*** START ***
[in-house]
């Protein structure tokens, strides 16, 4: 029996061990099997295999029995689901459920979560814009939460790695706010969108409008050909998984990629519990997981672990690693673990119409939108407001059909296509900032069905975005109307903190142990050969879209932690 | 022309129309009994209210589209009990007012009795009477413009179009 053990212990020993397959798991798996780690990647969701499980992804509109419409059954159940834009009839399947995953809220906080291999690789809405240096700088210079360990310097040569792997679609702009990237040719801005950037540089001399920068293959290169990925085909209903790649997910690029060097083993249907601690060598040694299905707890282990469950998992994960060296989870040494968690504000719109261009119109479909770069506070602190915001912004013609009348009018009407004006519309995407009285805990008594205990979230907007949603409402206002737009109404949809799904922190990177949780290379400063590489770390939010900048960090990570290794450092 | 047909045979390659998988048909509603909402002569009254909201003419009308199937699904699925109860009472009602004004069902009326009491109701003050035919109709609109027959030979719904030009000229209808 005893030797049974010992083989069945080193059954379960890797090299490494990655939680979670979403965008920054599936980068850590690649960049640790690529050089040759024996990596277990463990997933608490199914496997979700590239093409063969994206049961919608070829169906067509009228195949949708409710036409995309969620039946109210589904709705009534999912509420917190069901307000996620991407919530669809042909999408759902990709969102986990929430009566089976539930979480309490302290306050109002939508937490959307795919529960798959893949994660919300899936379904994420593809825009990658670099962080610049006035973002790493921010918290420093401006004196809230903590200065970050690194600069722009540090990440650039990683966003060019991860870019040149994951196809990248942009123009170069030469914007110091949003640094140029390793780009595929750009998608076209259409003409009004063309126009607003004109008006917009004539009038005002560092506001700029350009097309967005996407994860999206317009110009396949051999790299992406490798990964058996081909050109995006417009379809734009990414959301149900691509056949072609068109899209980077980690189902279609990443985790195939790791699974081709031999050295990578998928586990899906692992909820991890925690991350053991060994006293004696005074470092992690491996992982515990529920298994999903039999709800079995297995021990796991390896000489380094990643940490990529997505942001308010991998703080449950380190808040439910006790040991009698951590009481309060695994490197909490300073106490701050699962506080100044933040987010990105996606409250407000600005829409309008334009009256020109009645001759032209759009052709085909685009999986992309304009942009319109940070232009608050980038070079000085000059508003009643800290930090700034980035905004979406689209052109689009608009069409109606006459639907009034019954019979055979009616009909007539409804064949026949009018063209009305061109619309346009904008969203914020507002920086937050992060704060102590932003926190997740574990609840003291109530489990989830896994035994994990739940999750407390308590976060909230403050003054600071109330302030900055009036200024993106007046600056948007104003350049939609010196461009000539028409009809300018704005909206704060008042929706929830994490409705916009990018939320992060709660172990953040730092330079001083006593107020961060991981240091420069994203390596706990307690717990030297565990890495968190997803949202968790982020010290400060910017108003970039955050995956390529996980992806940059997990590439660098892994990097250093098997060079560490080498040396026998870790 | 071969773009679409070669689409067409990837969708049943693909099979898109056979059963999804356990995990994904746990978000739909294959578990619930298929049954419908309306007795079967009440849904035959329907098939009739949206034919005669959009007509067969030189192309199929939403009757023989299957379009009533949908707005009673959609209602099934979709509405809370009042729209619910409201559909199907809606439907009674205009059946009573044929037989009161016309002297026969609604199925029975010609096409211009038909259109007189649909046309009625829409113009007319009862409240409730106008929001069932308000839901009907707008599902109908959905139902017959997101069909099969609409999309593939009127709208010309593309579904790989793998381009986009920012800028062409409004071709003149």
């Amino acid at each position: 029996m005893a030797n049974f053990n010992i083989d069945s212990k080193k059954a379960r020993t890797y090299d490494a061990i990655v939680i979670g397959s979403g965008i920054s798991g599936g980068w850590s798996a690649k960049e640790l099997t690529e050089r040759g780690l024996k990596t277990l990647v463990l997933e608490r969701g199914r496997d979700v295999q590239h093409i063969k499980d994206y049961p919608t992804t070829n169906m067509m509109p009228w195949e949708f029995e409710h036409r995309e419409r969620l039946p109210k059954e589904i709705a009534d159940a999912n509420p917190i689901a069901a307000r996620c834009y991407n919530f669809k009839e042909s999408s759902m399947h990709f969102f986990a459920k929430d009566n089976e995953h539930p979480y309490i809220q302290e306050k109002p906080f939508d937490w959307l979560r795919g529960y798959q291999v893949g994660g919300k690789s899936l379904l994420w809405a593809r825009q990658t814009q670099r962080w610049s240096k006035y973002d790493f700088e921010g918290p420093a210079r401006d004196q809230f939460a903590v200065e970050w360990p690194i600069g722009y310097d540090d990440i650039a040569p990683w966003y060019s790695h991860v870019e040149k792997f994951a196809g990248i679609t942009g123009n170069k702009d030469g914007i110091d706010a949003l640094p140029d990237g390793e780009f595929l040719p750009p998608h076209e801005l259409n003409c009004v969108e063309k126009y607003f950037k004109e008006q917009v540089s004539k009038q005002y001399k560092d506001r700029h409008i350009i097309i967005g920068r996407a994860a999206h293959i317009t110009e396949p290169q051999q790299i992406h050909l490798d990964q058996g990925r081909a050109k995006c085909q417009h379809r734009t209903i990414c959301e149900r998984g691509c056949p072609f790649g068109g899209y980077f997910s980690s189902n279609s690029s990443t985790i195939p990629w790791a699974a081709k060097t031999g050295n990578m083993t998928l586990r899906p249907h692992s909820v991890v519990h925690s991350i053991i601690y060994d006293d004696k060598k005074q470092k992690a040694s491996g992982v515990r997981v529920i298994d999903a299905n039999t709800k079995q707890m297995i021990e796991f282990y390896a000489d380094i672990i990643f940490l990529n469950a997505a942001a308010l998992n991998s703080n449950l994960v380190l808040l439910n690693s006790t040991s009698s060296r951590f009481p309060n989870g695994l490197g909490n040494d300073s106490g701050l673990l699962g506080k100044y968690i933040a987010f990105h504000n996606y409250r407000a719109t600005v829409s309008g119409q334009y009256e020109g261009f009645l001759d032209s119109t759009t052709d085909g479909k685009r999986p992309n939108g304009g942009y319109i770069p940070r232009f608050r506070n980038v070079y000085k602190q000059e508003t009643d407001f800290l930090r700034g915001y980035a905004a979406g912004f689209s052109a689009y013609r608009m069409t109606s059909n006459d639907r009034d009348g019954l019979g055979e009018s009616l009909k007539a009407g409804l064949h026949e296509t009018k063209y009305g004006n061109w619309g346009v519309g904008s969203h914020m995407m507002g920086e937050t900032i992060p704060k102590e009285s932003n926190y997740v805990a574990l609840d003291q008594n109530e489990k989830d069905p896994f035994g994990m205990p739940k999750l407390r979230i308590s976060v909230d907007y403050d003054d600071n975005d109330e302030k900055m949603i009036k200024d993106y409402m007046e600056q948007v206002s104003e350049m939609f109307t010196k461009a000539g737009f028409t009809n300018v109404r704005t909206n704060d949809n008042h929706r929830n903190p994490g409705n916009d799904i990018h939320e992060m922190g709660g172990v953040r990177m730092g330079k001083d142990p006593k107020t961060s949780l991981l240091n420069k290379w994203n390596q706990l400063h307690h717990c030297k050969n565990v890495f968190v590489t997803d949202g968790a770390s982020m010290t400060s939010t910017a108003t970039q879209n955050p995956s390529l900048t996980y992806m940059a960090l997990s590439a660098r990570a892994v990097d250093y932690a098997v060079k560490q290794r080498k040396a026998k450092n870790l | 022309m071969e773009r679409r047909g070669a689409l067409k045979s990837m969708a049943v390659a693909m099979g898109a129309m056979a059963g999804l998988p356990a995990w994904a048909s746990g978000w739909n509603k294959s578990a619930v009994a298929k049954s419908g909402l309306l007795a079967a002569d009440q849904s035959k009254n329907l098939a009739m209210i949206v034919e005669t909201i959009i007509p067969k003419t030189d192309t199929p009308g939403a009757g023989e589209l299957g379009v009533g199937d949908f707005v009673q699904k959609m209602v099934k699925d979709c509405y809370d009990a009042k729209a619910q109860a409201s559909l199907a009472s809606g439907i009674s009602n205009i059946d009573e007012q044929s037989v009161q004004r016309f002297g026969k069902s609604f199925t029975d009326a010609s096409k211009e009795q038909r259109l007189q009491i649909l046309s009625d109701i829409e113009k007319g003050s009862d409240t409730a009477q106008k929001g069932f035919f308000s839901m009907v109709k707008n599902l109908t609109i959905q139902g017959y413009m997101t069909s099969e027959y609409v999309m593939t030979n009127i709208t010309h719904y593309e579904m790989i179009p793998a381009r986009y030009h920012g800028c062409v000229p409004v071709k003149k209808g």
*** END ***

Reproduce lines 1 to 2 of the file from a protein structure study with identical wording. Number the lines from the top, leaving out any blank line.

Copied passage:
[in-house]
């Protein structure tokens, strides 16, 4: 029996061990099997295999029995689901459920979560814009939460790695706010969108409008050909998984990629519990997981672990690693673990119409939108407001059909296509900032069905975005109307903190142990050969879209932690 | 022309129309009994209210589209009990007012009795009477413009179009 053990212990020993397959798991798996780690990647969701499980992804509109419409059954159940834009009839399947995953809220906080291999690789809405240096700088210079360990310097040569792997679609702009990237040719801005950037540089001399920068293959290169990925085909209903790649997910690029060097083993249907601690060598040694299905707890282990469950998992994960060296989870040494968690504000719109261009119109479909770069506070602190915001912004013609009348009018009407004006519309995407009285805990008594205990979230907007949603409402206002737009109404949809799904922190990177949780290379400063590489770390939010900048960090990570290794450092 | 047909045979390659998988048909509603909402002569009254909201003419009308199937699904699925109860009472009602004004069902009326009491109701003050035919109709609109027959030979719904030009000229209808 005893030797049974010992083989069945080193059954379960890797090299490494990655939680979670979403965008920054599936980068850590690649960049640790690529050089040759024996990596277990463990997933608490199914496997979700590239093409063969994206049961919608070829169906067509009228195949949708409710036409995309969620039946109210589904709705009534999912509420917190069901307000996620991407919530669809042909999408759902990709969102986990929430009566089976539930979480309490302290306050109002939508937490959307795919529960798959893949994660919300899936379904994420593809825009990658670099962080610049006035973002790493921010918290420093401006004196809230903590200065970050690194600069722009540090990440650039990683966003060019991860870019040149994951196809990248942009123009170069030469914007110091949003640094140029390793780009595929750009998608076209259409003409009004063309126009607003004109008006917009004539009038005002560092506001700029350009097309967005996407994860999206317009110009396949051999790299992406490798990964058996081909050109995006417009379809734009990414959301149900691509056949072609068109899209980077980690189902279609990443985790195939790791699974081709031999050295990578998928586990899906692992909820991890925690991350053991060994006293004696005074470092992690491996992982515990529920298994999903039999709800079995297995021990796991390896000489380094990643940490990529997505942001308010991998703080449950380190808040439910006790040991009698951590009481309060695994490197909490300073106490701050699962506080100044933040987010990105996606409250407000600005829409309008334009009256020109009645001759032209759009052709085909685009999986992309304009942009319109940070232009608050980038070079000085000059508003009643800290930090700034980035905004979406689209052109689009608009069409109606006459639907009034019954019979055979009616009909007539409804064949026949009018063209009305061109619309346009904008969203914020507002920086937050992060704060102590932003926190997740574990609840003291109530489990989830896994035994994990739940999750407390308590976060909230403050003054600071109330302030900055009036200024993106007046600056948007104003350049939609010196461009000539028409009809300018704005909206704060008042929706929830994490409705916009990018939320992060709660172990953040730092330079001083006593107020961060991981240091420069994203390596706990307690717990030297565990890495968190997803949202968790982020010290400060910017108003970039955050995956390529996980992806940059997990590439660098892994990097250093098997060079560490080498040396026998870790 | 071969773009679409070669689409067409990837969708049943693909099979898109056979059963999804356990995990994904746990978000739909294959578990619930298929049954419908309306007795079967009440849904035959329907098939009739949206034919005669959009007509067969030189192309199929939403009757023989299957379009009533949908707005009673959609209602099934979709509405809370009042729209619910409201559909199907809606439907009674205009059946009573044929037989009161016309002297026969609604199925029975010609096409211009038909259109007189649909046309009625829409113009007319009862409240409730106008929001069932308000839901009907707008599902109908959905139902017959997101069909099969609409999309593939009127709208010309593309579904790989793998381009986009920012800028062409409004071709003149």